African leaders are looking at ways to contain a ‘contagion of autocracy’ spreading across the continent.
The African Union’s Peace and Security Council said it was holding a meeting on Thursday on the situation in Gabon following the military coup there this week.
The leaders are looking at how to respond to officers who removed President Ali Bongo and installed their own head of state in the latest of a wave of coups in West and Central Africa that regional powers have failed to reverse.
“Now – AU Peace & Security Council meets to consider the situation in Gabon,” the AU body said in a statement on X, formerly Twitter.
It said the meeting was being chaired by the AU commissioner for political affairs, Bankole Adeoye of Nigeria, and the current holder of the council’s rotating chair, Burundi’s Willy Nyamitwe.
The takeover ended the Bongo family’s almost six decades in power and created a new conundrum for a region that has struggled to deal with eight coups since 2020.
Nigeria’s recently elected president called it a “contagion of autocracy”.
Central Africa’s political bloc, the Economic Community of Central African States (ECCAS), condemned the coup, saying in a statement that it planned an “imminent” meeting of heads of state to determine how to respond. It did not give a date.
Senior officers in Gabon announced their coup before dawn on Wednesday, shortly after an election body declared that Bongo had comfortably won a third term after Saturday’s vote.
Later on Wednesday, a video emerged of Bongo detained in his residence, asking international allies for help but apparently unaware of what was happening around him. The officers also announced that General Brice Oligui Nguema, former head of the presidential guard, had been chosen as head of state.
Working to contain ‘contagion of autocracy’: ECOWAS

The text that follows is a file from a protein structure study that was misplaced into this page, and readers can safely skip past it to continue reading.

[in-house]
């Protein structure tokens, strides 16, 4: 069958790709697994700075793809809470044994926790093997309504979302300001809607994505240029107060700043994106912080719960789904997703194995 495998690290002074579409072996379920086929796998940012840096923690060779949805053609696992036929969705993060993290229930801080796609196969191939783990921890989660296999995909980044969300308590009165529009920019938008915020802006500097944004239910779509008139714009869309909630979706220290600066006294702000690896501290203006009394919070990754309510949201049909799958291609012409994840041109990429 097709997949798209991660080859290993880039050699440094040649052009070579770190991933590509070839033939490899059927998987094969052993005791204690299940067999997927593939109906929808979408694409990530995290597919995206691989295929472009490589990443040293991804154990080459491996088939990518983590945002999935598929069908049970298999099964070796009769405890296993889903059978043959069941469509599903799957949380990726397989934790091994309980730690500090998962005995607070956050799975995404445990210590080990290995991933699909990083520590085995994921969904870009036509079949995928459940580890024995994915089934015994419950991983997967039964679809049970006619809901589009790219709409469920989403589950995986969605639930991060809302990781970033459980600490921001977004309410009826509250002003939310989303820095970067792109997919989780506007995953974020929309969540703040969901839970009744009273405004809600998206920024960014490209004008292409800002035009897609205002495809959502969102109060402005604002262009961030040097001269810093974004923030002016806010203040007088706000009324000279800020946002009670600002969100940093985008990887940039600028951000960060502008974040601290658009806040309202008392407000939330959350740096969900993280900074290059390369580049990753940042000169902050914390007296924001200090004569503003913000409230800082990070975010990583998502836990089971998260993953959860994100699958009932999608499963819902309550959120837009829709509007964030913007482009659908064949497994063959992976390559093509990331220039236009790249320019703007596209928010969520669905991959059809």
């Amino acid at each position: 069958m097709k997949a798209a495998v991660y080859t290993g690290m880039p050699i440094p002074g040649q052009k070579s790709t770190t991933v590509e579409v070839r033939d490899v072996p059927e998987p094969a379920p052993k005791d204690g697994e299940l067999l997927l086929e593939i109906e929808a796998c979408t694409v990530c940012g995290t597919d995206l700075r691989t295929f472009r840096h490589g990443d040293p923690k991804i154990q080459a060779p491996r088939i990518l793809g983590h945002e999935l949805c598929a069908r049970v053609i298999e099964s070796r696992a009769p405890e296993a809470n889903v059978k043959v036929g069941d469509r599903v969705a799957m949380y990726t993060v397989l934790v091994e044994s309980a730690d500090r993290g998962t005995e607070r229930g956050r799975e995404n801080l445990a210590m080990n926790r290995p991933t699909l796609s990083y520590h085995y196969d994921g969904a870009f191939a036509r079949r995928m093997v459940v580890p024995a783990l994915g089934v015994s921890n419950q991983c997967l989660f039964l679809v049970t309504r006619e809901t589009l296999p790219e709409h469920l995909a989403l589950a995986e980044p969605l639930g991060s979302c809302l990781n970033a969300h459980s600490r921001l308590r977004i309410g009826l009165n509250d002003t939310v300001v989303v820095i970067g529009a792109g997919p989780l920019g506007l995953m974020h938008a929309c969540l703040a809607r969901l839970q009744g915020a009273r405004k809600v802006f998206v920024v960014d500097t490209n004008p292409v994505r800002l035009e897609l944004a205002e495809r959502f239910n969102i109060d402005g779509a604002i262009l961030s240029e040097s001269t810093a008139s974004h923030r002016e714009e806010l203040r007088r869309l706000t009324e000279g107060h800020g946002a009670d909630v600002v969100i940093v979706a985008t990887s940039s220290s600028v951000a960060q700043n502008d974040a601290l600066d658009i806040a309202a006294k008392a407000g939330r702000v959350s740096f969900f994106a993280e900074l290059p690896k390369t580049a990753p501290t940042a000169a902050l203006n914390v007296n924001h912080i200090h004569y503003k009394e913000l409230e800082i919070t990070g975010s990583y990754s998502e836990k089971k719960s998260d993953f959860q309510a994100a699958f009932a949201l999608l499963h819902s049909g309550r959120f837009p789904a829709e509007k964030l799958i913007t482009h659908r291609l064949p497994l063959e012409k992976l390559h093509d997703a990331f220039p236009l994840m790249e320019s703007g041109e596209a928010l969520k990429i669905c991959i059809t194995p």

Nigerian President Bola Tinubu, the current chair of the West African bloc ECOWAS, said on Wednesday he was working closely with other African leaders to contain what he called a “contagion of autocracy” spreading across Africa.
ECOWAS threatened military intervention in Niger after a coup there on July 26 and imposed sanctions, but the military government has not backed down. Military leaders elsewhere have also resisted international pressure, such as in Mali. They have managed to hold on to power, and some have even gained popular support.
Central Africa’s political bloc, the Economic Community of Central African States (ECCAS), condemned the coup in a statement, saying it planned an “imminent” meeting of heads of state to determine how to respond. It did not give a date.
Al Jazeera’s Nicolas Haque, reporting from Dakar, Senegal, said there had been “quite a muted reaction” from the regional body, CEMAC, which is the economic body for the Central African countries in part due to a “fear in the region of a contagion of coups” among countries with “similar regimes to the Bongo dynasty”.
“You have President [Teodoro] Obiang [Nguema Mbasogo] in Equatorial Guinea, who has been in power since 1979. And then in Cameroon, President [Paul] Biya, who has been in power since 1982, elected time and again during these presidential elections that were, according to critics, marred by fraud,” Haque said.
The events follow coups in the past four years in Mali, Guinea, Burkina Faso, Chad and Niger, highlighting the limited leverage of African powers once the military takes over.